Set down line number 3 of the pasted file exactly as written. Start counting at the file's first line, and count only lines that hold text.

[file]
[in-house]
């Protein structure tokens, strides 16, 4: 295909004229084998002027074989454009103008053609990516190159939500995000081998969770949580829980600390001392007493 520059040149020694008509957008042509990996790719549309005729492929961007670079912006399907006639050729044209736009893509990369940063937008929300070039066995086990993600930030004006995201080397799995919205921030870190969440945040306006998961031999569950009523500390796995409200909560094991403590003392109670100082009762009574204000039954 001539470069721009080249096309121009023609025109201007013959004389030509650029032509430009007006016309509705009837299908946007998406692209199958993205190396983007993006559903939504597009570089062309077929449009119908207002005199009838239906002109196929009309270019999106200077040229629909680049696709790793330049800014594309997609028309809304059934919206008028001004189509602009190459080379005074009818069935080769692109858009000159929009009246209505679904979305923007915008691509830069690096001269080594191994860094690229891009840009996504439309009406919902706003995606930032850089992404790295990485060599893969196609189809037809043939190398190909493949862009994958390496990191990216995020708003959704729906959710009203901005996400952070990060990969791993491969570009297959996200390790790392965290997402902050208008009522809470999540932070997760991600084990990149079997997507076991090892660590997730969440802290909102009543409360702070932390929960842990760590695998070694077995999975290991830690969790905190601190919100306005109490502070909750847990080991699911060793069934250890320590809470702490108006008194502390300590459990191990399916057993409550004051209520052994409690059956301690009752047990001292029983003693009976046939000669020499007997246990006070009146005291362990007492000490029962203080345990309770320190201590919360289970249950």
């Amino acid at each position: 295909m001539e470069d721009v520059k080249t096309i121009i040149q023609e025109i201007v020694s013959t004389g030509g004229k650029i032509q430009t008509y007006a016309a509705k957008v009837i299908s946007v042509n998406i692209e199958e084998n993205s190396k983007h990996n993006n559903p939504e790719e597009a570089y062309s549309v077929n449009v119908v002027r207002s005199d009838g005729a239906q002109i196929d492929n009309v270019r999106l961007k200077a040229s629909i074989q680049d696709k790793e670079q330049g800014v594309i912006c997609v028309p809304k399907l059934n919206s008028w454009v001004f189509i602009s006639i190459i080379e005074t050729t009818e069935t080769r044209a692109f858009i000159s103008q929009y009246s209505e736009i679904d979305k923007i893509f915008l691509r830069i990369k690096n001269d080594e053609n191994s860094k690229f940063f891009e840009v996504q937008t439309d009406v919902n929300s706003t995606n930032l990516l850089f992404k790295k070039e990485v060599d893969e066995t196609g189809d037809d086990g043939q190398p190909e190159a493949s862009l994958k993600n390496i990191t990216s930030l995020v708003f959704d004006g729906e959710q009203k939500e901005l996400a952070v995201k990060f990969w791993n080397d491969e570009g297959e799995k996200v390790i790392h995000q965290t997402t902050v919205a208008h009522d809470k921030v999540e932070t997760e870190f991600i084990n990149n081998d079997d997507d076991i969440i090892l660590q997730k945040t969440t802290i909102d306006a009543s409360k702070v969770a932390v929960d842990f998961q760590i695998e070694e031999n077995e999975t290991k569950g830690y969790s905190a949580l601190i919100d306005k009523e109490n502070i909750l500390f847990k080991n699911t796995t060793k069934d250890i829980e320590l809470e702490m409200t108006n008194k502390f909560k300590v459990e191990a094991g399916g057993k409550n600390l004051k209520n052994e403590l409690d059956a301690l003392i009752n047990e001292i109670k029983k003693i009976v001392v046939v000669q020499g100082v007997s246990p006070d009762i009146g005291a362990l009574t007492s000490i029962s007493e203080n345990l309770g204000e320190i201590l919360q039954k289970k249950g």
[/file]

């Amino acid at each position: 295909m001539e470069d721009v520059k080249t096309i121009i040149q023609e025109i201007v020694s013959t004389g030509g004229k650029i032509q430009t008509y007006a016309a509705k957008v009837i299908s946007v042509n998406i692209e199958e084998n993205s190396k983007h990996n993006n559903p939504e790719e597009a570089y062309s549309v077929n449009v119908v002027r207002s005199d009838g005729a239906q002109i196929d492929n009309v270019r999106l961007k200077a040229s629909i074989q680049d696709k790793e670079q330049g800014v594309i912006c997609v028309p809304k399907l059934n919206s008028w454009v001004f189509i602009s006639i190459i080379e005074t050729t009818e069935t080769r044209a692109f858009i000159s103008q929009y009246s209505e736009i679904d979305k923007i893509f915008l691509r830069i990369k690096n001269d080594e053609n191994s860094k690229f940063f891009e840009v996504q937008t439309d009406v919902n929300s706003t995606n930032l990516l850089f992404k790295k070039e990485v060599d893969e066995t196609g189809d037809d086990g043939q190398p190909e190159a493949s862009l994958k993600n390496i990191t990216s930030l995020v708003f959704d004006g729906e959710q009203k939500e901005l996400a952070v995201k990060f990969w791993n080397d491969e570009g297959e799995k996200v390790i790392h995000q965290t997402t902050v919205a208008h009522d809470k921030v999540e932070t997760e870190f991600i084990n990149n081998d079997d997507d076991i969440i090892l660590q997730k945040t969440t802290i909102d306006a009543s409360k702070v969770a932390v929960d842990f998961q760590i695998e070694e031999n077995e999975t290991k569950g830690y969790s905190a949580l601190i919100d306005k009523e109490n502070i909750l500390f847990k080991n699911t796995t060793k069934d250890i829980e320590l809470e702490m409200t108006n008194k502390f909560k300590v459990e191990a094991g399916g057993k409550n600390l004051k209520n052994e403590l409690d059956a301690l003392i009752n047990e001292i109670k029983k003693i009976v001392v046939v000669q020499g100082v007997s246990p006070d009762i009146g005291a362990l009574t007492s000490i029962s007493e203080n345990l309770g204000e320190i201590l919360q039954k289970k249950g």